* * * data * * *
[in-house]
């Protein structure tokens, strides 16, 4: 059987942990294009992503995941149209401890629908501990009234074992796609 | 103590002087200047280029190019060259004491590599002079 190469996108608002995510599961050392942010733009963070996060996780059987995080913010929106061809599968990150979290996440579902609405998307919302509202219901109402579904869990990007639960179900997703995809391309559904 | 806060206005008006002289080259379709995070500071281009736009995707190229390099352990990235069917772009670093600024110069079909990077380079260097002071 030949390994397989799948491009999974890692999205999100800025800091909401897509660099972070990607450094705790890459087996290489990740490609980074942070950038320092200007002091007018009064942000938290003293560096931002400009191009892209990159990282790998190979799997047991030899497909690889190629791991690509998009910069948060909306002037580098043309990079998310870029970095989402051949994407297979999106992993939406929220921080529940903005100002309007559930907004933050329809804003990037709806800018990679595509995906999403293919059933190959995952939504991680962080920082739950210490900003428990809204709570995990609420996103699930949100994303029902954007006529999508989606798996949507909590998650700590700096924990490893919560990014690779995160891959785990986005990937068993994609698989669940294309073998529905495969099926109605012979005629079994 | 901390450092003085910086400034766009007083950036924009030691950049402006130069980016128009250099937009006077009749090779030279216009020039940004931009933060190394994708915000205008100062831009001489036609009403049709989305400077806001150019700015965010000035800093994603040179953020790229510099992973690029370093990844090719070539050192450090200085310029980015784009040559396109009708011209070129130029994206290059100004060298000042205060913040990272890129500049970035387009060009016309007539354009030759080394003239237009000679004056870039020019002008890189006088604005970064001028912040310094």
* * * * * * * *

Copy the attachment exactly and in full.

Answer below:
[in-house]
């Protein structure tokens, strides 16, 4: 059987942990294009992503995941149209401890629908501990009234074992796609 | 103590002087200047280029190019060259004491590599002079 190469996108608002995510599961050392942010733009963070996060996780059987995080913010929106061809599968990150979290996440579902609405998307919302509202219901109402579904869990990007639960179900997703995809391309559904 | 806060206005008006002289080259379709995070500071281009736009995707190229390099352990990235069917772009670093600024110069079909990077380079260097002071 030949390994397989799948491009999974890692999205999100800025800091909401897509660099972070990607450094705790890459087996290489990740490609980074942070950038320092200007002091007018009064942000938290003293560096931002400009191009892209990159990282790998190979799997047991030899497909690889190629791991690509998009910069948060909306002037580098043309990079998310870029970095989402051949994407297979999106992993939406929220921080529940903005100002309007559930907004933050329809804003990037709806800018990679595509995906999403293919059933190959995952939504991680962080920082739950210490900003428990809204709570995990609420996103699930949100994303029902954007006529999508989606798996949507909590998650700590700096924990490893919560990014690779995160891959785990986005990937068993994609698989669940294309073998529905495969099926109605012979005629079994 | 901390450092003085910086400034766009007083950036924009030691950049402006130069980016128009250099937009006077009749090779030279216009020039940004931009933060190394994708915000205008100062831009001489036609009403049709989305400077806001150019700015965010000035800093994603040179953020790229510099992973690029370093990844090719070539050192450090200085310029980015784009040559396109009708011209070129130029994206290059100004060298000042205060913040990272890129500049970035387009060009016309007539354009030759080394003239237009000679004056870039020019002008890189006088604005970064001028912040310094």